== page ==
OVERNIGHT HEALTH: Medicare showdown set for Wednesday

The Hill has more here on the state of play in the House, and here's our coverage of the Senate's budget process.

Dangerous drugs: The Supreme Court debated Tuesday whether approval from the Food and Drug Administration should preempt lawsuits over harmful generic drugs. The hour-long arguments focused on what it means for the FDA to approve a drug — whether companies have permission to sell a drug or a right to sell a drug (which would be harder for state courts to contradict). Healthwatch has a full report from the arguments.

ACO-verrated?: Are the healthcare law's Accountable Care Organizations getting too much credit? A new article in the Journal of the American Medical Association argues that ACOs are being thrown around as a way to improve "population health" — which, to doctors, generally refers to the health of everyone living in a certain geographic area. But ACOs aren't actually equipped to have substantive effects beyond the people who enroll in them, the paper argues.

"Talking about ACOs as if they are focusing on improving population health — as opposed to improving medical care for their populations of patients — leads to a lack of clarity about what ACOs are doing about population health and may divert attention away from social and public health services and from socioeconomic factors critical to health," the article states.

Today in dental: Nine liberal senators pushed the Medicare agency Tuesday to rethink how it will implement healthcare reform's guarantee of affordable dental benefits for kids. The group criticized a recent essential health benefits rule for allowing a separate out-of-pocket limit for pediatric dental coverage.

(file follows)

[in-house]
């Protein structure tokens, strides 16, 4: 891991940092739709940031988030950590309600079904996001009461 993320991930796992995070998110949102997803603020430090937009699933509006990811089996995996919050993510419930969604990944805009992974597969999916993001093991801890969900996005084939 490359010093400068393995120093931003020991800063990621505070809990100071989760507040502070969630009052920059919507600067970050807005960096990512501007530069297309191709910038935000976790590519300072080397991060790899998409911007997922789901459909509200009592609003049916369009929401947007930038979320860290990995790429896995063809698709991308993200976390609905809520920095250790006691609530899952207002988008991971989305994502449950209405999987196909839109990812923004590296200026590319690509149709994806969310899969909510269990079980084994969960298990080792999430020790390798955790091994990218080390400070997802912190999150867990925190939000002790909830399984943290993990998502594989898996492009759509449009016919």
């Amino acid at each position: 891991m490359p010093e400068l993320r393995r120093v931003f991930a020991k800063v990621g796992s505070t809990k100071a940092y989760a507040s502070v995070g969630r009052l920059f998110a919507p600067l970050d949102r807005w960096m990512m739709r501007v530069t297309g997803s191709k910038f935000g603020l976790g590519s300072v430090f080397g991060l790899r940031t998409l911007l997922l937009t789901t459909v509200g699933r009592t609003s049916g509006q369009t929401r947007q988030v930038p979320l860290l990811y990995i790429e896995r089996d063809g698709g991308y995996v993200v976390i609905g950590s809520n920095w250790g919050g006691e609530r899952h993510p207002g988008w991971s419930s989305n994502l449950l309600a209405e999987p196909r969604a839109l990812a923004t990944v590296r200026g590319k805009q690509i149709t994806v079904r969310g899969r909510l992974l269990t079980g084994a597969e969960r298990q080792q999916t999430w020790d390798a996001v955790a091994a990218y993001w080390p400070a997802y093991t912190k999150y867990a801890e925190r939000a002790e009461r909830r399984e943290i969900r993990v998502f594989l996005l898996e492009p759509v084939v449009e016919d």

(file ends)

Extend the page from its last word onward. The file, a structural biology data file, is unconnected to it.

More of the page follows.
"Such policy is in conflict with the intent of Congress to provide affordable benefits for families to access routine and necessary care, including pediatric oral healthcare," the senators wrote. "We find it deeply concerning that [Medicare officials] would allow stand-alone dental insurers to out-of-pocket limits as high as $1,000 per child beyond what the law intends families to pay for services considered essential health benefits."

FDA delay: The bottom line from a House hearing on health information technology Tuesday? Mobile app makers are impatient for the Food and Drug Administration (FDA) to release final rules governing their industry. The wide-ranging hearing in the Energy and Commerce subcommittee on Communications and Technology brought together several industry reps who lamented that mobile app entrepreneurs still don't know exactly how their health products will be regulated.

"On July 21, 2011, the FDA issued draft guidance," said Robert Jarrin, senior director for government affairs at Qualcomm. "It is now March 19, 2013, and unfortunately, FDA has yet to release final MMA guidance ... Mobile health app develops are left guessing about whether FDA regulatory obligations will impact their products or not."